Concern for hawk visiting local gardens


By Mike Ford

An interesting story has unfolded about a Black Sparrowhawk that was spotted in various Hermanus gardens over the last four years. But there is concern about its health.

Black Sparrowhawk 20150515

The Black Sparrowhawk, photographed by Mike Sander in his garden in May 2015.

I was contacted by Peter and Alison Eustace on 11 March to tell me that there was a ringed Black Sparrowhawk on the roof of their house in Prestwick Village, Eastcliff. Brian Taylor had taken some good photographs which allowed the rings to be read – in this case a metal ring on the right leg and green over red anodised rings on the left.

I immediately suspected that this was one of Ann Koeslag’s birds. Ann is a friend of mine who lives in Cape Town and has been studying Black Sparrowhawks for many years. I followed the protocols and contacted her via Safring at UCT, and it was confirmed that this was indeed one of her birds, with an interesting history.

Black Sparrowhawk (1)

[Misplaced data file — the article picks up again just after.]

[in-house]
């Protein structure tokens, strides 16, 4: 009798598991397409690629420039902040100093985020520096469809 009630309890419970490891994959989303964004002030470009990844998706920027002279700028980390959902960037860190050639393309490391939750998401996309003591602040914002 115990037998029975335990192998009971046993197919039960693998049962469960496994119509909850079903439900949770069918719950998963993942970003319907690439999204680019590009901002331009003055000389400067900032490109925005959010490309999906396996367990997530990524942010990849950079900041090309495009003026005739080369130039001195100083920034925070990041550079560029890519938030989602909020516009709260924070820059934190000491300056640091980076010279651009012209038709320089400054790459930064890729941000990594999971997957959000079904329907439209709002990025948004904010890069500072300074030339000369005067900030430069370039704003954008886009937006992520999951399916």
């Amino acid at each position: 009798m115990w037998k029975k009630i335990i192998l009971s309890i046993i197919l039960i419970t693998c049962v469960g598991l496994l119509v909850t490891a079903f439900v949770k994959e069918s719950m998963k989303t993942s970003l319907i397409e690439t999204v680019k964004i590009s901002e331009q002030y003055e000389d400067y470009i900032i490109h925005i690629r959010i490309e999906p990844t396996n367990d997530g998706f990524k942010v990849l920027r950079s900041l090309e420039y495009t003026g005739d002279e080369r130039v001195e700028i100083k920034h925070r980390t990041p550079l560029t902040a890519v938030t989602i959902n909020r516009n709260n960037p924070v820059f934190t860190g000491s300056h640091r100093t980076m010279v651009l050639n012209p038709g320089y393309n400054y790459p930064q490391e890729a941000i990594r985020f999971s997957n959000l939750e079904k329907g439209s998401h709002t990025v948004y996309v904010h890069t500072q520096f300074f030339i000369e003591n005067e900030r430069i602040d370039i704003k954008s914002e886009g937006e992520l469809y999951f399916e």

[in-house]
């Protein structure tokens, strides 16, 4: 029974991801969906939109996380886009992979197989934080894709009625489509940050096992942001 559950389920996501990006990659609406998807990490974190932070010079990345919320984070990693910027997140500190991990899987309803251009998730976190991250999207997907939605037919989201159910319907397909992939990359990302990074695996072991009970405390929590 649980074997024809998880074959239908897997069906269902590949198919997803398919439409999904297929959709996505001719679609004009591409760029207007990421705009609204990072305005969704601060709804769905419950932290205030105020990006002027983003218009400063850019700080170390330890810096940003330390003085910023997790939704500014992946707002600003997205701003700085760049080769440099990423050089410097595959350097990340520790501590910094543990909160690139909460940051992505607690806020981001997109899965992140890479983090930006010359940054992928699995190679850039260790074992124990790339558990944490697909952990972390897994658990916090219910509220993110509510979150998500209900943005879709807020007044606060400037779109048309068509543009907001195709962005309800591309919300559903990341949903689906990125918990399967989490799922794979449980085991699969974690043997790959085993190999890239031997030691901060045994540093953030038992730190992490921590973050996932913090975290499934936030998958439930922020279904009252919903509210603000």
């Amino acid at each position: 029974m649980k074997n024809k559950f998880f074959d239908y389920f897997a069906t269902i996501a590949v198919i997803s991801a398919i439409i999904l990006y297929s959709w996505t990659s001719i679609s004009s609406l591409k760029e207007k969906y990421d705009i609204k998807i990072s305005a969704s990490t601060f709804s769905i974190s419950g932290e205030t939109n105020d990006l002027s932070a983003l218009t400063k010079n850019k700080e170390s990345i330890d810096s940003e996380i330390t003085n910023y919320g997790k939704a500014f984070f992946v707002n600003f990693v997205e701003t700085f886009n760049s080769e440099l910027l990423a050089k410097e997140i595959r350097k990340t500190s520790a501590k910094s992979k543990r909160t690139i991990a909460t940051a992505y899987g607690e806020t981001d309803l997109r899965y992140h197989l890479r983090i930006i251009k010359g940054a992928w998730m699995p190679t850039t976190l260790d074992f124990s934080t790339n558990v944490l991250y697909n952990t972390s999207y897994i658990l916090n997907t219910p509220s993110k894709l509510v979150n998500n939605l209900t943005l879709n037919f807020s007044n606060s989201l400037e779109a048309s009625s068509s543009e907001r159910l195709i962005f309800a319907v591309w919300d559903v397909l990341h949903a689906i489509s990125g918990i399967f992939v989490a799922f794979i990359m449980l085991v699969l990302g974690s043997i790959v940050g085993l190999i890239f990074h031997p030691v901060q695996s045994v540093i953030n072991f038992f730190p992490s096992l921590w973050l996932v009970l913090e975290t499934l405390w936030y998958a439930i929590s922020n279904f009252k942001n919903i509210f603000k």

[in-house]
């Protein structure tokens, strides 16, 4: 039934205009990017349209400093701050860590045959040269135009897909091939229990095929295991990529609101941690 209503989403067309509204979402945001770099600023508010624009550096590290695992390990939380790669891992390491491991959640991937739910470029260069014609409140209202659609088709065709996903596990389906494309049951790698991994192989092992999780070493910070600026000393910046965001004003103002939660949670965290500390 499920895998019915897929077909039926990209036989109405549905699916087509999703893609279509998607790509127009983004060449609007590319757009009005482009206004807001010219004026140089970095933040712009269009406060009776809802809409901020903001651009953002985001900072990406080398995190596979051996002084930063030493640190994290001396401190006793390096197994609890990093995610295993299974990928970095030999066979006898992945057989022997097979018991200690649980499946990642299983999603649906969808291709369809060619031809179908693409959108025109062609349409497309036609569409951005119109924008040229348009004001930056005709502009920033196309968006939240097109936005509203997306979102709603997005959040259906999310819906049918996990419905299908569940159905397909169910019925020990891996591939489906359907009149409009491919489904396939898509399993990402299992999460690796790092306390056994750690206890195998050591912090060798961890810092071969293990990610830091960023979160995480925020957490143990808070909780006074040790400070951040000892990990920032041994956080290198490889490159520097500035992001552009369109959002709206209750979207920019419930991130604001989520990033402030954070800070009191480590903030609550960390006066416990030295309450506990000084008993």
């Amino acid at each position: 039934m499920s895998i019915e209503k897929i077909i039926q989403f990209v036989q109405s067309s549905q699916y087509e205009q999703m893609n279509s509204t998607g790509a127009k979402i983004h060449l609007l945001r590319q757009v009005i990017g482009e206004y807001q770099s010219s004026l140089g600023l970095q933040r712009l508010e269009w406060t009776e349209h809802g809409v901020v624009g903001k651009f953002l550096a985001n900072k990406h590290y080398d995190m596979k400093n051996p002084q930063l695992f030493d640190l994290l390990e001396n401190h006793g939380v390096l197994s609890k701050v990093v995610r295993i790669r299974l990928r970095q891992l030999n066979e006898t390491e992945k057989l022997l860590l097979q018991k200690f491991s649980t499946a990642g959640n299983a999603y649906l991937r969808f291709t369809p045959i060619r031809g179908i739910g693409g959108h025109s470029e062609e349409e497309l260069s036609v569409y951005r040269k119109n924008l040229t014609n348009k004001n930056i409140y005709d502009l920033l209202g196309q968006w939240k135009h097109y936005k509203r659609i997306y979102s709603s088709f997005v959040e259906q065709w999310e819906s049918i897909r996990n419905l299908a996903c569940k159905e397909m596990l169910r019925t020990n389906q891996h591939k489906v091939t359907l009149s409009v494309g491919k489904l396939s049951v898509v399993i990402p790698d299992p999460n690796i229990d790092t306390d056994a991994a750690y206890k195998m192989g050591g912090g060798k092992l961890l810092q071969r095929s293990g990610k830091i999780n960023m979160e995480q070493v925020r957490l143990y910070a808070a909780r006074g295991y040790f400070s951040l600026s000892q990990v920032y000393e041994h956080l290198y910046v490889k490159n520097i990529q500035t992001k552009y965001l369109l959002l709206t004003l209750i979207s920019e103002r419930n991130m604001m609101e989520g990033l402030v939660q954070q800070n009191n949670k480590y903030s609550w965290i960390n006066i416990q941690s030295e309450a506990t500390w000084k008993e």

The bird in worrying condition, photographed by Brian Taylor on a roof in March 2016.

It was ringed as a nestling at the nest at Sunnycroft, near Kommetjie (3408S 1824E), on 4 October 2010, and sexed as a male.

It was re-sighted in August 2012 in the garden of Walter Mapham in Westcliff Road, Hermanus, and again in the same garden in November 2012.

Walter Mapham contacted me again to say that “that sparrowhawk” had been sighted again in May 2015 in the garden of well-known local photographer Mike Sander in Rocklands Road, Westcliff, who took a nice photograph of it having a meal.

Black Spar nestling

The sparrowhawk when it was ringed as a nestling near Kommetjie in October 2010. Image by Ann Koeslag.

Now, about this re-sighting in Eastcliff: Young sparrowhawks are often forced out of their natal territories by their parents, and roam around looking for a territory not defended by another male sparrowhawk, who would defend that territory to death.

It looks like this fellow finally found a suitable site in Hermanus, and has settled here. We should now all keep an eye out for him and possibly track his progress as he looks for a mate and an opportunity to breed.

Unfortunately the worrying thing is that the bird has obviously dropped condition since being photographed by Mike Sander, and has clear signs of feather mite infestation behind its eyes in the latest photographs.

2 comments on “Concern for hawk visiting local gardens

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